Surviving the Gratitude Posts on Facebook

computer-and-meditation2Are you taking part in the 30 day gratitude challenge? Or has it been inflicted on you by your Facebook friends?

I’m kidding about that… though there’s been good discussion this month about potential mine fields in the gratitude challenge. One person’s gratitude is another person’s “bragbooking.” Here are my 5 tips for making the most of the gratitude challenge. Yes, November is almost over—yikes, by the way—but these tips are broadly useful for social media interactions in general.

We’re all learning how to communicate in these new forms of media. And I’m a big believer in cultivating hospitality online. That said, each of us is responsible for our own reactions to what we read and experience on the Internet.

This was driven home recently, as I found myself bristling at the gratitude posts filling my Facebook newsfeed. Colleagues were grateful for an influx of children in their churches, or for a beautiful musical offering in worship that morning. Others were celebrating the quirky gifts of their children. With each update I began to feel worse and worse, even though emotionally I’d been feeling generally grateful for several things in my own life.

What made the difference? Why was I suddenly so bothered by these posts? Were my friends becoming more obnoxious? I don’t think so. The gratitude posts have not changed much over the course of the month (though maybe they’re getting less frequent as people peter out). No, my friends were no more obnoxious than they ever are. (Kidding again.)

The main thing difference was that I hadn’t taken my tech sabbath that weekend.

I normally take a two-day break from Facebook, Twitter and other networks, and that weekend I didn’t, for a variety of good and bad reasons. So in addition to being worn out after a full weekend and a big day of worship duties, I’d been dipping in and out of the social media river nonstop. By Sunday I was DONE, and I finally realized why: I had not given myself the break from it that I have come to need in order to enjoy the rest of my time online.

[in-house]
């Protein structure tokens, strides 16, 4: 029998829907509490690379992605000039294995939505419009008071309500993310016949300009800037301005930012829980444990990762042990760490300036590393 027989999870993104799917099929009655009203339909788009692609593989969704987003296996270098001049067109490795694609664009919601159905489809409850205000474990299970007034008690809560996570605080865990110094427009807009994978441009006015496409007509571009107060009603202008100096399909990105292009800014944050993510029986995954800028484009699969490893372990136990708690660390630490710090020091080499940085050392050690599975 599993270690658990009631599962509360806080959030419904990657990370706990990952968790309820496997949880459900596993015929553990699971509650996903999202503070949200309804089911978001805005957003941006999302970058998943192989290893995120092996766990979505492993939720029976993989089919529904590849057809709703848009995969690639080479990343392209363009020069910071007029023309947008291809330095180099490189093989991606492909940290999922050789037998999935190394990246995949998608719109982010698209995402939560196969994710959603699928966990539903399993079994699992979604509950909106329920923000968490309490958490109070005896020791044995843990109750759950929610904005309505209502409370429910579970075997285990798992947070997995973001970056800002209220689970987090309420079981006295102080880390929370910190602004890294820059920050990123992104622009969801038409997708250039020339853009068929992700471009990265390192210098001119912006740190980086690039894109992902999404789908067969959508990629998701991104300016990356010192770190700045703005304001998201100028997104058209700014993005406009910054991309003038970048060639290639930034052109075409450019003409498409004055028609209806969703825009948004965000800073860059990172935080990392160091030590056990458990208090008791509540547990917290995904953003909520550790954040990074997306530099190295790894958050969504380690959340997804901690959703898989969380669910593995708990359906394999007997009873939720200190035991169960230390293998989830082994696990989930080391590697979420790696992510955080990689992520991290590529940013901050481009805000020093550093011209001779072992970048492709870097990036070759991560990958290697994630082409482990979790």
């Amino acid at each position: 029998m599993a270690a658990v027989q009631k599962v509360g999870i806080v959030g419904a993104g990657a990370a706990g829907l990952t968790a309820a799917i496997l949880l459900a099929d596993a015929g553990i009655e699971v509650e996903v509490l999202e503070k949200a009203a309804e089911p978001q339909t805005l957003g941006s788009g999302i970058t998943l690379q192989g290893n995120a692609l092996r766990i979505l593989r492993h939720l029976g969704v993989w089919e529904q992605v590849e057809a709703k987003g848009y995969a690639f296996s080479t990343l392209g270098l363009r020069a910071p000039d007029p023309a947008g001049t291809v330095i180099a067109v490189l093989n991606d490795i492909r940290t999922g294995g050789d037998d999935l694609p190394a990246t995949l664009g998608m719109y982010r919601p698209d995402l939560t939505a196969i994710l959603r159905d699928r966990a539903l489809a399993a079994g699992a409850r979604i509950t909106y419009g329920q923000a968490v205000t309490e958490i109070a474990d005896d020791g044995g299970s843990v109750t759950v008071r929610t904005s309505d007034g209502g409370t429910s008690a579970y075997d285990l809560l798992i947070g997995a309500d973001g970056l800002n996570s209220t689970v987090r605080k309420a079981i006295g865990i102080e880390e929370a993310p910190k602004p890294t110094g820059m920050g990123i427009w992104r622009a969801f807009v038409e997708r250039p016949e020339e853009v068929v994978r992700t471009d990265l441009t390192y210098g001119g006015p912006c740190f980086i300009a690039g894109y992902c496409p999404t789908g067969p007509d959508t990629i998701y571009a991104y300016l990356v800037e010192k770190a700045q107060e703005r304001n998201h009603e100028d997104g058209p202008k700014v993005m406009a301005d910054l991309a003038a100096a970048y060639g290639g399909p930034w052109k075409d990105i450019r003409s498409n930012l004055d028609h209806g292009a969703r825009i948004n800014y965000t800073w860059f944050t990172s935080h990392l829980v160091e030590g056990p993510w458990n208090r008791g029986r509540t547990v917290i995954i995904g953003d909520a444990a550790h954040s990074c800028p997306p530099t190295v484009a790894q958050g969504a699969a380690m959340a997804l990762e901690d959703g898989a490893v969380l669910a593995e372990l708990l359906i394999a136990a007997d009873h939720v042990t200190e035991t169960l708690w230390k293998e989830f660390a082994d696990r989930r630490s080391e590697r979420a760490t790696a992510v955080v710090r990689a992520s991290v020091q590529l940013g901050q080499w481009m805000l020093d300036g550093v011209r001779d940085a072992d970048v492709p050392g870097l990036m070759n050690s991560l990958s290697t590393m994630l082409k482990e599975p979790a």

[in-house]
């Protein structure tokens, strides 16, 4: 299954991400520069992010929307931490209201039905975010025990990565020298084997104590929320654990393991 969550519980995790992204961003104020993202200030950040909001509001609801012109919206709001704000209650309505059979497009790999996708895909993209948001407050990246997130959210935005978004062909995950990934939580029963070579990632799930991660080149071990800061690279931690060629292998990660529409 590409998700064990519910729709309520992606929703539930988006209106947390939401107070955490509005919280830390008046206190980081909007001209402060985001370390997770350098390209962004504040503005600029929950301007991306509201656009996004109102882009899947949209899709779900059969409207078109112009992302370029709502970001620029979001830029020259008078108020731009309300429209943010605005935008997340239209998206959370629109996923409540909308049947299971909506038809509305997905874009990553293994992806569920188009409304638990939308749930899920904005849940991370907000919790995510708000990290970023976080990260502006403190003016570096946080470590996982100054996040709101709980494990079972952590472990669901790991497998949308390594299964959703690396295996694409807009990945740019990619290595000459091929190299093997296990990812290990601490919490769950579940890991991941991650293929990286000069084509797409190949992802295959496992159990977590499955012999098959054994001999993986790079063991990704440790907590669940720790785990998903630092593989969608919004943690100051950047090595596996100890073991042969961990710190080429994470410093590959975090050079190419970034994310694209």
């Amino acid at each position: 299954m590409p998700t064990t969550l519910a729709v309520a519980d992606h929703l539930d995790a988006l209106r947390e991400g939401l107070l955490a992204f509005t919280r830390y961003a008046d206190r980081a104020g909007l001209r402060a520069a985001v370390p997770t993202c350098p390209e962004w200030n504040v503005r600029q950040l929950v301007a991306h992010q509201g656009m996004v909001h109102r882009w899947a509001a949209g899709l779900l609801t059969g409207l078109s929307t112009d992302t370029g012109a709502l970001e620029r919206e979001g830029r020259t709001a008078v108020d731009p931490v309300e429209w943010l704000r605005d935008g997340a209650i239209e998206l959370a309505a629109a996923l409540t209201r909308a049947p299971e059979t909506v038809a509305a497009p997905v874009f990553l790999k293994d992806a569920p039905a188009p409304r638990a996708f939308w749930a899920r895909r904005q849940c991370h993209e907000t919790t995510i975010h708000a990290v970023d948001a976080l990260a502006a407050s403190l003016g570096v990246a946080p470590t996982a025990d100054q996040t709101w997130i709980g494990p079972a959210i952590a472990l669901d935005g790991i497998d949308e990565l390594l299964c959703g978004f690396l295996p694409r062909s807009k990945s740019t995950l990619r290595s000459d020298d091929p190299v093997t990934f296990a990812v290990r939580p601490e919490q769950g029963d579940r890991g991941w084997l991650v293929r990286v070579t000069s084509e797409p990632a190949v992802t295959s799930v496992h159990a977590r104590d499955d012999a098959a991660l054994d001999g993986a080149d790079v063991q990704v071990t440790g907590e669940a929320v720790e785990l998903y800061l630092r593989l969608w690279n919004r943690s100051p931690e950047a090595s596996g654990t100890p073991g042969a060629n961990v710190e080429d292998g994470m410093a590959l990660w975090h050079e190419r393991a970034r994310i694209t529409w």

In an ideal world, if we’re going to use social media, it should be a source of joy rather than consternation. But there are times when the latter reigns. Often the reason is obvious and understandable: a bevy of baby announcements when we’re dealing with infertility, or gushes over a wonderful spouse when our own marriage is in trouble. The hardest ones for me are the Dad posts, since mine died way too young.

But other times, the reason is more subtle. If you’re feeling a vague sense of dissatisfaction and can’t pinpoint the cause, consider whether you’re simply overloaded—whether your social media use could use some better boundaries around it.

And that one friend who pushes all your buttons? It’s really OK to hide her posts. I won’t tell.

About MaryAnn

pastor, writer, haphazard knitter
This entry was posted in Musings and tagged , , , . Bookmark the permalink.

11 Responses to Surviving the Gratitude Posts on Facebook

  1. Esperanza/Monica says:

    Thanks for this additional post. The thanksgiving posts kerfuffle is going in my sermon this week, I think. Lots of explaining up front (what? what’s Facebook?), but I think it’s worth it. My thesis is that our thanksgiving is properly directed to God, not to other people. When we get that mixed up (on either end of the people to people relationship), that’s when there is potential for bragging/hurt feelings/kerfuffles of all kinds. I dunno. It’s not written yet; we’ll see where the Spirit takes us.

  2. Susan says:

    I had to hide several feeds this month. I’ll probably bring them back when this is over.

  3. Erin Sikes says: